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Habitat of the Month: Shallow Corals
Shallow corals have been called “the rainforests of the sea,” and with good reason—they support more species per unit area than any other marine habitat. They only cover a fraction of the ocean floor, but these complex tropical ecosystems rival the rainforests in terms of biodiversity.
Why is biodiversity so important? It means that shallow coral reefs are home to more than 1 million species. They also serve as habitat for many commercially important species targeted for fishing, like grouper, snapper, and lobster. The fish that grow and live on coral reefs are a significant food source for more than a billion people worldwide.
These shallow corals generally live in warm tropical areas where they receive a lot of sunlight, but corals can be found all over the world. Deep-sea corals live in cold oceanic waters, where they thrive on continental shelves, canyons, and seamounts, especially between 200 and 6,000 feet deep. These slow-growing corals can survive for thousands of years and are incredibly diverse, just like their shallow-water cousins.
What’s it Worth?
Shallow coral reefs provide many benefits, including:
- buffering shorelines from waves and storms that cause flooding and erosion
- supporting commercial and subsistence fisheries valued at more than $100 million annually
- containing important sources of new medicines being developed to treat cancer, arthritis, asthma, heart disease, viruses, and other diseases
- supporting a thriving recreation and tourism industry.
What’s the Problem?
These important ecosystems are in danger. Coral reefs are threatened by:
- pollution and marine debris
- invasive species
- vessel groundings
- increasing tourism and recreation.
Reefs are also susceptible to the effects of climate change, such as rising water temperatures and ocean acidification.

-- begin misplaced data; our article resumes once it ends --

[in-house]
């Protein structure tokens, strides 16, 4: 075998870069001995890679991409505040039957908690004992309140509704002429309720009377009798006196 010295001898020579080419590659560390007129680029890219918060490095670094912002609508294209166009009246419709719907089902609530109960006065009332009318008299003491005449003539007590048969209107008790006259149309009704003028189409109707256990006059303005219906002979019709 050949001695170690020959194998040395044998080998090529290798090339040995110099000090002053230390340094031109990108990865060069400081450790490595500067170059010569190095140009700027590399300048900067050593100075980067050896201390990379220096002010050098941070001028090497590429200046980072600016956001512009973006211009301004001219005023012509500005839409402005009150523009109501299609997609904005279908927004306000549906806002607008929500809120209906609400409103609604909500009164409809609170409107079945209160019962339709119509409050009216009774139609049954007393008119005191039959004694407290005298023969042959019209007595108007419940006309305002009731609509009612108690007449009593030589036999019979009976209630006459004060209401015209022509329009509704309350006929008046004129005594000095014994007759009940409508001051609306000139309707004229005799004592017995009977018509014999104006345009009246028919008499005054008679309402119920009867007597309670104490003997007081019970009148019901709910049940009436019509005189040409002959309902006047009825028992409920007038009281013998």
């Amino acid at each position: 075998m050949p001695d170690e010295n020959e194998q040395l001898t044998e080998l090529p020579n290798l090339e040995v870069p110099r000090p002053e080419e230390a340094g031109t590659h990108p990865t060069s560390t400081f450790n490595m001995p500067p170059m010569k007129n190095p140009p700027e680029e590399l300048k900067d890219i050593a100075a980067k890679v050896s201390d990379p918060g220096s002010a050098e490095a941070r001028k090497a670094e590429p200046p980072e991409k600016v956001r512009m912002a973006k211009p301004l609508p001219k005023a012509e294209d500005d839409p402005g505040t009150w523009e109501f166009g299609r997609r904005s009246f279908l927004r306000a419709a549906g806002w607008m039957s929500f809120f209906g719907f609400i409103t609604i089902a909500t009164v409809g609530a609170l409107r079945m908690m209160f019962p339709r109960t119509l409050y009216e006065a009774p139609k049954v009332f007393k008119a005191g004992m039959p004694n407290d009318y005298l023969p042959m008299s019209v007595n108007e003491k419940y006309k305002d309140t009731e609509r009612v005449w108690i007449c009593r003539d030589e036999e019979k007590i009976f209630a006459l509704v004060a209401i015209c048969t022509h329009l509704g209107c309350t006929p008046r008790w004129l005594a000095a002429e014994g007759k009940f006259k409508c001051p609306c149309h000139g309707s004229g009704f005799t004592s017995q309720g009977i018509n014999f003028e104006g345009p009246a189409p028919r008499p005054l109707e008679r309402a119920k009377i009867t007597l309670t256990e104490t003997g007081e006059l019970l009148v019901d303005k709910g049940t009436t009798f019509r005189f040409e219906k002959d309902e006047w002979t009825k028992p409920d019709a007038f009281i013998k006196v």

What’s NOAA Doing?
NOAA works to conserve and restore coral ecosystems by addressing these threats. Recently, we proposed listing 66 coral species under the Endangered Species Act—seven species as endangered and 52 as threatened in the Pacific, and five as endangered and two as threatened in the Caribbean. Listing these species would allow provide NOAA more tools to protect and restore them, including developing recovering plans, designating critical habitat, and prohibiting “take” of the species.
In Hawaii, we removed more than 3 million tons of invasive algae from corals reefs in Maunalua Bay, which had originally covered 23 acres of corals. We also supported traditional farming techniques that reduced sediment flowing into Kaneohe Bay. We’ve removed more than 700 tons of marine debris from the Papahānaumokuākea Marine National Monument.
In Puerto Rico, we transferred 1,200 staghorn corals to nearby reefs—the largest single coral restocking effort ever undertaken in the Caribbean. The reefs had been impacted when an oil tanker grounded on a reef in 2008.
And in Florida, we grew threatened staghorn and elkhorn coral in nurseries to restore reefs damaged by bleaching, hurricanes, and disease. The initial goal was to grow 12,000 coral colonies, but the project raised more than 30,000 branching corals, which will help these coral populations recover.
Posted on 12/17/2012